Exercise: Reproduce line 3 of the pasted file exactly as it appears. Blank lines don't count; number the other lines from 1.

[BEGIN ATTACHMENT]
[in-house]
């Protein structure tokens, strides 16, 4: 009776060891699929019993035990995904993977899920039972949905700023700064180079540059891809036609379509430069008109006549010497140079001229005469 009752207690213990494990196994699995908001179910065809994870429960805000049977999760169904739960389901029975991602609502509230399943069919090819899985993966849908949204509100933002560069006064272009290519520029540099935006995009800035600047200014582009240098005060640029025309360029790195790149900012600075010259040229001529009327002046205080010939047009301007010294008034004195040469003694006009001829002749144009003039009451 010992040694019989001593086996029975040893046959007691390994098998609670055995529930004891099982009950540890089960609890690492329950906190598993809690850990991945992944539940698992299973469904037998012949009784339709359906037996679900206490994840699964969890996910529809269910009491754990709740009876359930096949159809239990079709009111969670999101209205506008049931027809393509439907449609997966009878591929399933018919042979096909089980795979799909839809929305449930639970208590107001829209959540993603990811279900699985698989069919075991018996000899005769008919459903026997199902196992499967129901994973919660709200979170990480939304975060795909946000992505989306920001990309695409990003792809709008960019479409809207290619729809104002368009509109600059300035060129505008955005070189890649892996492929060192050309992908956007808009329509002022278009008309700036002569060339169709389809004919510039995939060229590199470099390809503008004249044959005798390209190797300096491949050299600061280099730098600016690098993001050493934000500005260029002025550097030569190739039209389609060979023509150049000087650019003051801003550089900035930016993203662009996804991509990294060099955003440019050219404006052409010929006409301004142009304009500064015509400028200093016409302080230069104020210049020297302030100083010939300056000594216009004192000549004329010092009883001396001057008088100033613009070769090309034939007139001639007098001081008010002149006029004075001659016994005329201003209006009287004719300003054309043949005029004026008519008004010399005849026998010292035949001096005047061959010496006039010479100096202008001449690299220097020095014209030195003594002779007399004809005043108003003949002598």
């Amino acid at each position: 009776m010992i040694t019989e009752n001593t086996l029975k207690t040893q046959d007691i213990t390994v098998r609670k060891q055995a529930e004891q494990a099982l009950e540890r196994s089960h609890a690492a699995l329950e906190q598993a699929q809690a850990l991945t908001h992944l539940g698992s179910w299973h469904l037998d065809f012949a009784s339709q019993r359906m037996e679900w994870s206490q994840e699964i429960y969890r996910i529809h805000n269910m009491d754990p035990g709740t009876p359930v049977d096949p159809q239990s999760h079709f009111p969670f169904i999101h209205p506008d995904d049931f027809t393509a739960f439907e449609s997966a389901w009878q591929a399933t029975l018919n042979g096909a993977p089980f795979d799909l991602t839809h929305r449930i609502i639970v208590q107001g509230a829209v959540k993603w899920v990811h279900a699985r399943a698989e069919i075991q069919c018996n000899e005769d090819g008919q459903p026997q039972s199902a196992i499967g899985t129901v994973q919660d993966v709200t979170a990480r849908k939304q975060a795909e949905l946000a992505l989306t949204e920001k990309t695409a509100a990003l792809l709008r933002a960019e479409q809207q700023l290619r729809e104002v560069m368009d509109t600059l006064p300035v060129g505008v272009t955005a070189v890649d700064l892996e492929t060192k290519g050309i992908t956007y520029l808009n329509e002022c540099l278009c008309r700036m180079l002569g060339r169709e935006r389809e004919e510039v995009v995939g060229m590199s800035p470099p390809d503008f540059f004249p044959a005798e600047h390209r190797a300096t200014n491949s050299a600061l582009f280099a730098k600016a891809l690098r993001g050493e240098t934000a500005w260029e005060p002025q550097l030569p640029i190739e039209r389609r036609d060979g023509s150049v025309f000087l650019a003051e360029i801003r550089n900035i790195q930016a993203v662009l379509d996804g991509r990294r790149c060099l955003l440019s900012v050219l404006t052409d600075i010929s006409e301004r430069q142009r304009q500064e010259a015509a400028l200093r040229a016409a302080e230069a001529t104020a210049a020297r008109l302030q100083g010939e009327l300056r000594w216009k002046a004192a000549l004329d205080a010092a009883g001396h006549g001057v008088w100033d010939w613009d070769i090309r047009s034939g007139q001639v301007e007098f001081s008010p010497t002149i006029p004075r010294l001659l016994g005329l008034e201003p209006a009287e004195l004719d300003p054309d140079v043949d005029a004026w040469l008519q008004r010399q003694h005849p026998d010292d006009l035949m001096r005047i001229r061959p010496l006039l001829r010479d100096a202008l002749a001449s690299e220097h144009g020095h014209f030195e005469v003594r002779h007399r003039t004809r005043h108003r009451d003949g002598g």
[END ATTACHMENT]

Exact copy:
């Amino acid at each position: 009776m010992i040694t019989e009752n001593t086996l029975k207690t040893q046959d007691i213990t390994v098998r609670k060891q055995a529930e004891q494990a099982l009950e540890r196994s089960h609890a690492a699995l329950e906190q598993a699929q809690a850990l991945t908001h992944l539940g698992s179910w299973h469904l037998d065809f012949a009784s339709q019993r359906m037996e679900w994870s206490q994840e699964i429960y969890r996910i529809h805000n269910m009491d754990p035990g709740t009876p359930v049977d096949p159809q239990s999760h079709f009111p969670f169904i999101h209205p506008d995904d049931f027809t393509a739960f439907e449609s997966a389901w009878q591929a399933t029975l018919n042979g096909a993977p089980f795979d799909l991602t839809h929305r449930i609502i639970v208590q107001g509230a829209v959540k993603w899920v990811h279900a699985r399943a698989e069919i075991q069919c018996n000899e005769d090819g008919q459903p026997q039972s199902a196992i499967g899985t129901v994973q919660d993966v709200t979170a990480r849908k939304q975060a795909e949905l946000a992505l989306t949204e920001k990309t695409a509100a990003l792809l709008r933002a960019e479409q809207q700023l290619r729809e104002v560069m368009d509109t600059l006064p300035v060129g505008v272009t955005a070189v890649d700064l892996e492929t060192k290519g050309i992908t956007y520029l808009n329509e002022c540099l278009c008309r700036m180079l002569g060339r169709e935006r389809e004919e510039v995009v995939g060229m590199s800035p470099p390809d503008f540059f004249p044959a005798e600047h390209r190797a300096t200014n491949s050299a600061l582009f280099a730098k600016a891809l690098r993001g050493e240098t934000a500005w260029e005060p002025q550097l030569p640029i190739e039209r389609r036609d060979g023509s150049v025309f000087l650019a003051e360029i801003r550089n900035i790195q930016a993203v662009l379509d996804g991509r990294r790149c060099l955003l440019s900012v050219l404006t052409d600075i010929s006409e301004r430069q142009r304009q500064e010259a015509a400028l200093r040229a016409a302080e230069a001529t104020a210049a020297r008109l302030q100083g010939e009327l300056r000594w216009k002046a004192a000549l004329d205080a010092a009883g001396h006549g001057v008088w100033d010939w613009d070769i090309r047009s034939g007139q001639v301007e007098f001081s008010p010497t002149i006029p004075r010294l001659l016994g005329l008034e201003p209006a009287e004195l004719d300003p054309d140079v043949d005029a004026w040469l008519q008004r010399q003694h005849p026998d010292d006009l035949m001096r005047i001229r061959p010496l006039l001829r010479d100096a202008l002749a001449s690299e220097h144009g020095h014209f030195e005469v003594r002779h007399r003039t004809r005043h108003r009451d003949g002598g």